Some criticism has been leveled that these initiatives like the new walk-way could encourage gentrification, as though preservation of what previously existed had some overarching merit. Gentrification is negative generally only when the existing residents fail to participate in its benefits or if it occurs with such rapidity residents cannot prepare and adapt to it.
Thonglor: ingenuity rewarded.
Other informal communities in the city also recognize the importance of public space to their revitalization. Adjacent to the Thonglor Police Station there are 43 households squatting on a piece of unclaimed land between two property walls only a few meters wide. Cleverly designed homes lean on existing infrastructure and achieve extremely high densities while also providing adequate ventilation for the residents. Narrow walkways outside of the homes have become extensions of interior space and facilitate commercial activity throughout the community. The residents exhibited additional signs of ingenuity by collectively making improvements to the public spaces with salvaged construction material. Again, their efforts have been noticed.
Plans are being made in conjunction with the International Program in Architecture and Design (INDA) of Chulalongkorn University to expand the community’s public space to create a flexible gathering space for the community to use throughout the day and provide a clear entry point to this otherwise obscured community. This space could also accommodate after-school activities for children as well seating for community meetings to further enhance their lives.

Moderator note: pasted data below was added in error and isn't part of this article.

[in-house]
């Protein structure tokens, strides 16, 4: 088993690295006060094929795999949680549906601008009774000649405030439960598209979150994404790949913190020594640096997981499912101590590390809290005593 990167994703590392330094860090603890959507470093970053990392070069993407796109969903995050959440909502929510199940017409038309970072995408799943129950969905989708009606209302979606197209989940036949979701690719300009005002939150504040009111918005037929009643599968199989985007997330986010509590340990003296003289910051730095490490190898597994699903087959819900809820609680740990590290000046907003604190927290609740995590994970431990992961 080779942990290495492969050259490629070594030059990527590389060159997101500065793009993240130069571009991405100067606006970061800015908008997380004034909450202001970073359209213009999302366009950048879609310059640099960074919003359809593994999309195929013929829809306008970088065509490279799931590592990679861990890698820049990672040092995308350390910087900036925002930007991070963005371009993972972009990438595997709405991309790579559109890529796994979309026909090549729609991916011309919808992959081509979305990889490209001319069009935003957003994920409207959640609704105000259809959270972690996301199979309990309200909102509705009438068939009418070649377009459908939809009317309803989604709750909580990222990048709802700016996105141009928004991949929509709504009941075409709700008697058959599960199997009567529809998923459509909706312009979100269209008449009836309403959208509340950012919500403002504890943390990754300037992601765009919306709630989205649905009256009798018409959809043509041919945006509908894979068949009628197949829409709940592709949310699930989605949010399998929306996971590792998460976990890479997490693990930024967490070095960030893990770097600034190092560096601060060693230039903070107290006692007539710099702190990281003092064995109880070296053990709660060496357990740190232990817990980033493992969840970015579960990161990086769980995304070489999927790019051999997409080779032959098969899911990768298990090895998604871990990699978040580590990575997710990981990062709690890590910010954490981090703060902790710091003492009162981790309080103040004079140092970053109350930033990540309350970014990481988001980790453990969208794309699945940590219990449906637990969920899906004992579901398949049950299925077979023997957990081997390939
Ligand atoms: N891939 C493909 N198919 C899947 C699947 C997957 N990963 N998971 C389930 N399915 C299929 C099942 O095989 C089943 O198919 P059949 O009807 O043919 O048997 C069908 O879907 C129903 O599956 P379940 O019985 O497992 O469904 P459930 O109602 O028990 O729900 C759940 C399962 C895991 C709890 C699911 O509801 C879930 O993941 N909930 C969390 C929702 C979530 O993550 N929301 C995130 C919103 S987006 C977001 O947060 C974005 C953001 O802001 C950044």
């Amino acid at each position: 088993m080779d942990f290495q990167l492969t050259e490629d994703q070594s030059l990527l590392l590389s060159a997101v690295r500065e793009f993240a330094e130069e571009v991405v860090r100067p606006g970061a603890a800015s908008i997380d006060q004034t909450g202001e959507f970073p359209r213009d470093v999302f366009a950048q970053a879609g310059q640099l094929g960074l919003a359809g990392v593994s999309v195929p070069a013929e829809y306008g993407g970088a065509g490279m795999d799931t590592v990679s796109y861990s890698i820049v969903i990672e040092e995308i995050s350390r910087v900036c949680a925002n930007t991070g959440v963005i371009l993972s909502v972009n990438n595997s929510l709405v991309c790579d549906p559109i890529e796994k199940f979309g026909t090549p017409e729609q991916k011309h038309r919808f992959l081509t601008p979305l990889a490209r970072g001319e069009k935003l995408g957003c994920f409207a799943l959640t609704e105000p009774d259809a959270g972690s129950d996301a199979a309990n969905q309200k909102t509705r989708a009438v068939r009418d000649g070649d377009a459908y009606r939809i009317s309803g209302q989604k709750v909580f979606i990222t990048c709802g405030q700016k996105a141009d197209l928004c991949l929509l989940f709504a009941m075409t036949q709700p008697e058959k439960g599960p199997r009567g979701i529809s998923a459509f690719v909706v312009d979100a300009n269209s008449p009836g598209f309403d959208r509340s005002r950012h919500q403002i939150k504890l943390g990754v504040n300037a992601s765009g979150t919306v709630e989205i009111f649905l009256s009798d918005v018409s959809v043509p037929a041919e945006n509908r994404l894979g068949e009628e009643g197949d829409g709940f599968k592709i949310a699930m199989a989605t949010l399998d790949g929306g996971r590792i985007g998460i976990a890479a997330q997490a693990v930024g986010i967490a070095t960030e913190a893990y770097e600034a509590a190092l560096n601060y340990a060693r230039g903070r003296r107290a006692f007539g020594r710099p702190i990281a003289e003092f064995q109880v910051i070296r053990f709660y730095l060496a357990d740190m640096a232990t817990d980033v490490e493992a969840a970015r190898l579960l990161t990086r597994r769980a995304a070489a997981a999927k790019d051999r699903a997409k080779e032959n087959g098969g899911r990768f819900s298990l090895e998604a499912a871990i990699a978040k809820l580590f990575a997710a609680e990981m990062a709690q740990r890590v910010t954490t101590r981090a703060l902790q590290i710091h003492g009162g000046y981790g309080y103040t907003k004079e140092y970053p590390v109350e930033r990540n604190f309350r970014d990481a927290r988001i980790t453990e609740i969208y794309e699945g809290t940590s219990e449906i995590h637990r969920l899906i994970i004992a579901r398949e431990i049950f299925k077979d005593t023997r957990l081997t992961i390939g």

A community’s pride in its public spaces equates to its pride in itself.
Providing public spaces are not often seen by the members or a community or even outside observers as important to the improvement in the lives of low-income residents. They are sometimes looked upon as extravagances. What these two examples demonstrate is that a communities pride in its public spaces often equates to its pride in itself. Without that pride the alienation generated by poverty is not relieved. Those most successful lacking any attachment will then often leave the community and further impoverish it.
To enhance that sense of pride and identity design of public spaces should begin by building into the design the needs and wishes of the nearby community. Investment in public space should benefit the existing community directly. Public spaces should be designed to be open to all, the surrounding neighborhood as well as the larger urban area.
Why would anyone be morally bound or wish to be morally bound to a civil society that does not share the goal that it’s citizens deserve a fair distribution of wealth, income and power? If the civil society is not dedicated to that end what else could it possibly be dedicated to? What is freedom, to those without wealth, income or power?
The last refuge of scoundrels is not patriotism but the claim that no one could see it coming.
Most wealthy individuals are scoundrels, only very few admit it and they usually are already in jail.